Can a Fielder Block a Base?
In the July 24 Blue Jays-Mariners game in Seattle, Jays catcher Dioner Navarro picked off Brad Miller at third base. There was some question whether or not Jays third baseman Josh Donaldson obstructed the runner’s path to the base.
If you view the play, you will notice that Donaldson blocked the base with his knee as he received the throw from Navarro. Miller had no where to go and was called out after making minor contact with Donaldson.
Did Donaldson obstruct Miller?
My answer is “No.”
I think the key here is that Donaldson caught the ball as he simultaneously lowered his right knee to block the base. James Loney does this at first base on pick off throws. If Miller had barreled over Donaldson, it would have been a legal move on Miller’s part-the same holds true for plays at the plate when a runner collides with a catcher who has possession of the ball while blocking the plate. But you seldom see a runner barrel over a fielder on a pick-off attempt. If this happened more to fielders, they probably wouldn’t block the base so aggressively.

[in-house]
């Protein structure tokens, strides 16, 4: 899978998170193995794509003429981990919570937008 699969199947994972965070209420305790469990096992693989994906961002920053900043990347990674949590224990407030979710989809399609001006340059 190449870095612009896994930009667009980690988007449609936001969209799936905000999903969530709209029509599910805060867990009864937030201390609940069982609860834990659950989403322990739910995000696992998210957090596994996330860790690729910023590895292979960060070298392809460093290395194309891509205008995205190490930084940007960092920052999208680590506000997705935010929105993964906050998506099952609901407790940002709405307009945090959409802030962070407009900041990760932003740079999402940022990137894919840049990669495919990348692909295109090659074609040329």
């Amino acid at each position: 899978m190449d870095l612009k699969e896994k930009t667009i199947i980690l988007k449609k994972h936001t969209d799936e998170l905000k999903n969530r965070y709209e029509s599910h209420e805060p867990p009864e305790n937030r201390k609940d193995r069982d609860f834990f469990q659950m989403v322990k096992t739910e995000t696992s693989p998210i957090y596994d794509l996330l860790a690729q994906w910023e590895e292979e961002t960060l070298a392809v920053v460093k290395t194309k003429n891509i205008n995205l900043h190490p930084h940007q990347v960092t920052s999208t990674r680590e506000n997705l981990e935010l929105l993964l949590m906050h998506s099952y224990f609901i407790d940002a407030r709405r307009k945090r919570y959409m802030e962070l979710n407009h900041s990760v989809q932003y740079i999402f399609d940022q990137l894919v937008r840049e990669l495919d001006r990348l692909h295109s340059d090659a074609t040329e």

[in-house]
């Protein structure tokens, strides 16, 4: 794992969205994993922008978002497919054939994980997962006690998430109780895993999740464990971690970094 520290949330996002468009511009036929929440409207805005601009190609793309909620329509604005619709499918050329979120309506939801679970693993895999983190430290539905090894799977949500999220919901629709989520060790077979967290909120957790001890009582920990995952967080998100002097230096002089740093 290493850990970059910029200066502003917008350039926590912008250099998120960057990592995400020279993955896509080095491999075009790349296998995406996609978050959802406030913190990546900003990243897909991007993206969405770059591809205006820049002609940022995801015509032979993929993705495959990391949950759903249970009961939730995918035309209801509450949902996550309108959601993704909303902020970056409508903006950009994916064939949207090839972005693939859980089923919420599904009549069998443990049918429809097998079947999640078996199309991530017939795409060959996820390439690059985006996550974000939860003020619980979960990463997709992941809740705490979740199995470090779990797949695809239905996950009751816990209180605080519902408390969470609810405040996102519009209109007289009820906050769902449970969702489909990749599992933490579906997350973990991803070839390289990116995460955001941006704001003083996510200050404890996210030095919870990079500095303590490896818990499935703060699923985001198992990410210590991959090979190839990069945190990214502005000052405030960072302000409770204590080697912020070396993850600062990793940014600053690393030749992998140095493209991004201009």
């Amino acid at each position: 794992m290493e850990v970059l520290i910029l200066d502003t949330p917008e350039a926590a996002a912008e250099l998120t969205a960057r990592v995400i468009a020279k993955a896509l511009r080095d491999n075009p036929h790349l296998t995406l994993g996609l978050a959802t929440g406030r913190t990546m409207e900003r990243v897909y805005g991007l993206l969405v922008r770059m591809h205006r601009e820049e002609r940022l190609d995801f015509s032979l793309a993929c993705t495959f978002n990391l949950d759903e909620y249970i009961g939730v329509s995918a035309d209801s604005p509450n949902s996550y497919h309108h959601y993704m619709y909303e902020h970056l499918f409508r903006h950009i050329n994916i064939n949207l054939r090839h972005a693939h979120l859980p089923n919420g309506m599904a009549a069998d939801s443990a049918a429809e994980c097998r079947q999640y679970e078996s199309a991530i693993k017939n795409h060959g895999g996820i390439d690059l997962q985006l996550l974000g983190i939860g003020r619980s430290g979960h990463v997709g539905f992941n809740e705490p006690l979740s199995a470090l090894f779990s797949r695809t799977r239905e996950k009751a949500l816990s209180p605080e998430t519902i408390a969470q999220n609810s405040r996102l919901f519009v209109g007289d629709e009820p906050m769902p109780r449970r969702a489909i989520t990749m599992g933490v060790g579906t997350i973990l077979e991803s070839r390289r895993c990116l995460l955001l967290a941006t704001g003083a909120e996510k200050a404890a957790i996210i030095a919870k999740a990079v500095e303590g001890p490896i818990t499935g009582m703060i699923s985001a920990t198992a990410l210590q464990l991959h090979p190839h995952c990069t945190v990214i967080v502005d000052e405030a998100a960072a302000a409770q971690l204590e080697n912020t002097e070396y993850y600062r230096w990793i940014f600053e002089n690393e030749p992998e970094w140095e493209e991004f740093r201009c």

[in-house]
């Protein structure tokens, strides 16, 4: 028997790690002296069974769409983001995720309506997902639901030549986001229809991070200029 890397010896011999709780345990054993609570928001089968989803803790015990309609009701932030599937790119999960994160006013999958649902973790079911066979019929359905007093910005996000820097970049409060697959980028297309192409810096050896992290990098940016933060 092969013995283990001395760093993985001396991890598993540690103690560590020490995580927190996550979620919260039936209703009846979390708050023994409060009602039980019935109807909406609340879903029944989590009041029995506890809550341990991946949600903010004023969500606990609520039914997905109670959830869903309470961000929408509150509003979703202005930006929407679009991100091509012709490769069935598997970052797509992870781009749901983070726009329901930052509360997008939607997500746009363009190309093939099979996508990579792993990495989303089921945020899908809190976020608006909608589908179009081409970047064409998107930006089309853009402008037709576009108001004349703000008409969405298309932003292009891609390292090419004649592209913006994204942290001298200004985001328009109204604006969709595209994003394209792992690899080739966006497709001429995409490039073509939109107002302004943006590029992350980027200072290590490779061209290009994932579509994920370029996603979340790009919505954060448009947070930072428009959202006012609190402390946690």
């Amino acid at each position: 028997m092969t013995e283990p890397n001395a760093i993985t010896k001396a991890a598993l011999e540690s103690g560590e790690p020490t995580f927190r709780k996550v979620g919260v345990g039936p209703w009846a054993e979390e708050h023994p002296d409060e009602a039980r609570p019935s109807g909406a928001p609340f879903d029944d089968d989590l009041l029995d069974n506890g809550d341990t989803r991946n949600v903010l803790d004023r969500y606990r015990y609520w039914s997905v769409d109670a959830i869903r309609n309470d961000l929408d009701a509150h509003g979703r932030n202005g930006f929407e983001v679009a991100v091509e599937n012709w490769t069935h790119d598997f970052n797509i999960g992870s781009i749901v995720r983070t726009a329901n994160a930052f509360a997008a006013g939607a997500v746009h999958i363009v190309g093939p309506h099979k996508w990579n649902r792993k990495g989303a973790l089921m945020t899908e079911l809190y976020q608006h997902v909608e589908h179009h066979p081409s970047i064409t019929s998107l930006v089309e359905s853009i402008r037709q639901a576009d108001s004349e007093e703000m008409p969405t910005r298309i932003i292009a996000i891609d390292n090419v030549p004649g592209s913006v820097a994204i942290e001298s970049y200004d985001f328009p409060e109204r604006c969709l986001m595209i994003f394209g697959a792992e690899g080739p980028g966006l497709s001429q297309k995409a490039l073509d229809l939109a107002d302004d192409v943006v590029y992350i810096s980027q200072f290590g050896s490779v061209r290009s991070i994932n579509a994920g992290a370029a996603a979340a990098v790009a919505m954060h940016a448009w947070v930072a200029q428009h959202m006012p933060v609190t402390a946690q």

But by rule, Donaldson did not obstruct Miller because he had the ball when he blocked the base. If he had blocked the base before Navarro threw the ball, or was not in the act of fielding the throw, Donaldson should have been called for Type A obstruction because a play was being directly made on Miller at the time of obstruction. The ball would be dead and Miller would score. In Type A obstruction plays, the runner is awarded one base from his last legally touched base. In the above play, Miller’s last legally touched base was third base so he would be awarded home even though he was returning to third base.
The most common Type A obstruction plays occur when a runner is obstructed by a fielder without the ball in a rundown or when a batter-runner is obstructed by a pitcher covering first base without the ball in his possession while the ball is in the infield.